If I were a biker my nickname would be “Crash.”

As it is, an unmotorized bike is difficult enough for me. In the past two years I have fallen off my bike four times. That’s about once every 5th time I ride my bike. The first time I fell off there was a lot of blood. It turns out that braking while trying to put your water bottle back in its holder is not conducive to staying upright.

The second time I fell I was riding adjacent to the light-rail tracks. I knew that I needed to make sure not to get into the tracks, I mean I understood that was a great way to fall and injure myself. But, the more I was telling myself not to get into the groove the more my bike was moving towards it. It was like a magnetic attraction. I was banged up pretty good.

The third time I fell, my boyfriend Andrew and I were on the way back to Vancouver (Washington) from a Portland (Oregon) Sunday Parkways. Sunday Parkways is a neat summer event that happens on the last or second to last Sunday of the summer months (I can’t remember which). Approximately 6 miles of various neighborhoods are closed off to automobile traffic and the cyclists go for a tootle. At the time I was in training for a Century ride (one hundred miles) for the American Diabetes Association – and by “in training” I mean I had done little to no cycling and imagined that 100 miles would be no biggie – so Andrew and I decided to cycle down to the Parkways and that way ramp up the mileage from six to a little over 30.

We were coming up to the I-5 bridge. To do so, you have to go a mildly circuitous route through Jantzen Beach (a path I still get confused on when riding alone). Then as you get to the path to cross over the I-5 there is a paved trail you take. Or if you are a “Dude” there is a dirt path shortcut. It goes straight up a tiny hill. I fancy myself a “Dude” because I am super into sports and I like the challenge. So I start racing up the hill. I can hear Andrew behind me thinking I was lost and didn’t see the path to my left “turn left, Hadas, left.”

It was slightly rainy that day. Portland has a really bad rap about the rain – but we have the same amount of precipitation in a year as New York, ours is just spread out more so it seems it rains a lot – really it’s just less rain, more frequently. Oftentimes it is damp out and you don’t even notice.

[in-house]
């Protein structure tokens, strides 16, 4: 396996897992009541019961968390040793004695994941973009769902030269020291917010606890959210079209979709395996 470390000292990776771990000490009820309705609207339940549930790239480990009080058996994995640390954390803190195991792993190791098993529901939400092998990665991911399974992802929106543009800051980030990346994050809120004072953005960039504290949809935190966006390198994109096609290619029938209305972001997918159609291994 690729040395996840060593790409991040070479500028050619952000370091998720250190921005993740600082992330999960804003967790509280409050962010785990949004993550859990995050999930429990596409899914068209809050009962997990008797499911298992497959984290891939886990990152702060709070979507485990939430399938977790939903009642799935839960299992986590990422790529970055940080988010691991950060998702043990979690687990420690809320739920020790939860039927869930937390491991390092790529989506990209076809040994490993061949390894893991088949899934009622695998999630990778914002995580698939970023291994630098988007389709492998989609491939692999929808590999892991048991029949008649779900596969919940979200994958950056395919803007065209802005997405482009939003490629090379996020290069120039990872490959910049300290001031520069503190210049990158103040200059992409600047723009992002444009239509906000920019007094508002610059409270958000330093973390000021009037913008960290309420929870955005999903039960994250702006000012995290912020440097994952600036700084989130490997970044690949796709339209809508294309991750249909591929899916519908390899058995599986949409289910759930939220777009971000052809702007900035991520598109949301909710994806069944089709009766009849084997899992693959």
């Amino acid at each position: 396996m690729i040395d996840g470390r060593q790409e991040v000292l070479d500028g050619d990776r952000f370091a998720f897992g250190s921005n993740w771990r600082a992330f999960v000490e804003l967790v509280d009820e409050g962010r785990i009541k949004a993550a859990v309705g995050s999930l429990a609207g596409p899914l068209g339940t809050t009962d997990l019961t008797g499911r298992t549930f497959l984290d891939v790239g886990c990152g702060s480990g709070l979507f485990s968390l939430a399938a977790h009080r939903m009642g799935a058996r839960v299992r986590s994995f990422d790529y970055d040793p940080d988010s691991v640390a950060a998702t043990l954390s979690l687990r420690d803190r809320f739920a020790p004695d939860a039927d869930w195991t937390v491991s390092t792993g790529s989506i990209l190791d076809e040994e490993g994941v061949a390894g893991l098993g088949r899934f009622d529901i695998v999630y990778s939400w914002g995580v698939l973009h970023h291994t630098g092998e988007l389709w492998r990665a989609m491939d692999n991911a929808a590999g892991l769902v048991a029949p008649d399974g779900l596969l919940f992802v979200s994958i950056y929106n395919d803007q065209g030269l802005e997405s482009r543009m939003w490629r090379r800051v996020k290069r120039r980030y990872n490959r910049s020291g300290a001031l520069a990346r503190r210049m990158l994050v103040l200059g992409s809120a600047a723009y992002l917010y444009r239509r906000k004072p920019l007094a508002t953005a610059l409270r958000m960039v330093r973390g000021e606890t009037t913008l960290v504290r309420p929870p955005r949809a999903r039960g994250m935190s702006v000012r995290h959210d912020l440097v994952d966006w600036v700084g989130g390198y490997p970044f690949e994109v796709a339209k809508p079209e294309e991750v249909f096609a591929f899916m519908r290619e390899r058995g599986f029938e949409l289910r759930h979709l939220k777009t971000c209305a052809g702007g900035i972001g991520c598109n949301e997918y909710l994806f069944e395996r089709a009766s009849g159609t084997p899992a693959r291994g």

There was straw across the “Dude” path because probably the city was trying to recover the ground from the “Dude”s cycling across there instead of taking the paved path to the left.

Straw+damp = slick.

I kept cycling, my tires did not. I went right over the handlebars in a graceful belly-flop. I tore my hamstring a bit, my left shoulder definitely had some sort of strain that only now in September feels healed. I was good enough to run a half marathon the next weekend though.

My fourth bicycle accident is not really a bicycling accident, in that I wasn’t actually riding a bike. 

After my third accident I still needed to train up for the Century. So I went for a 44 mile bike ride with the team I was on. We hit the halfway point and my back tire was thrashed. We tried replacing the tube, but there was a hole on the side of the tire that caused the tube to go. So I sat in Vernonia and waited for my teammates to ride back to Beaverton and then drive back to get me. That was my last training ride. Two weeks later was the Century. I had done nothing to fix my bike. Andrew said I could borrow his.

Andrew has two different types of pedals for his bike, there are the kind with the toe hold and the kind with the foot clips. My bike just has pedals. Andrew said it was probably not a good idea to try the clips because unless you are used to them it is a great way to fall. I thought Andrew was full of baloney. He was also out of town. So I put his clipping shoes on and went to the garage to test out the clippy pedals. I was holding on to a table while trying to get the hang of clipping in and out of the pedals. After about 7 times I realized Andrew is not full of baloney and that I would have him change the pedals for me when he got back the next day so that I could ride the Century that weekend.

I went to get off the bike and immediately forgot I was clipped in. My right foot was stuck in the pedal my left foot was up in the air and down I tumbled on my right side. I was bruised slightly on the leg and massively in the ego.

I rode the Century without falling. I didn’t finish though. I bonked around 73 miles. Going for a 100 mile bike ride after 3 training rides that do not even cumulatively equal 100 miles is a bit optimistic.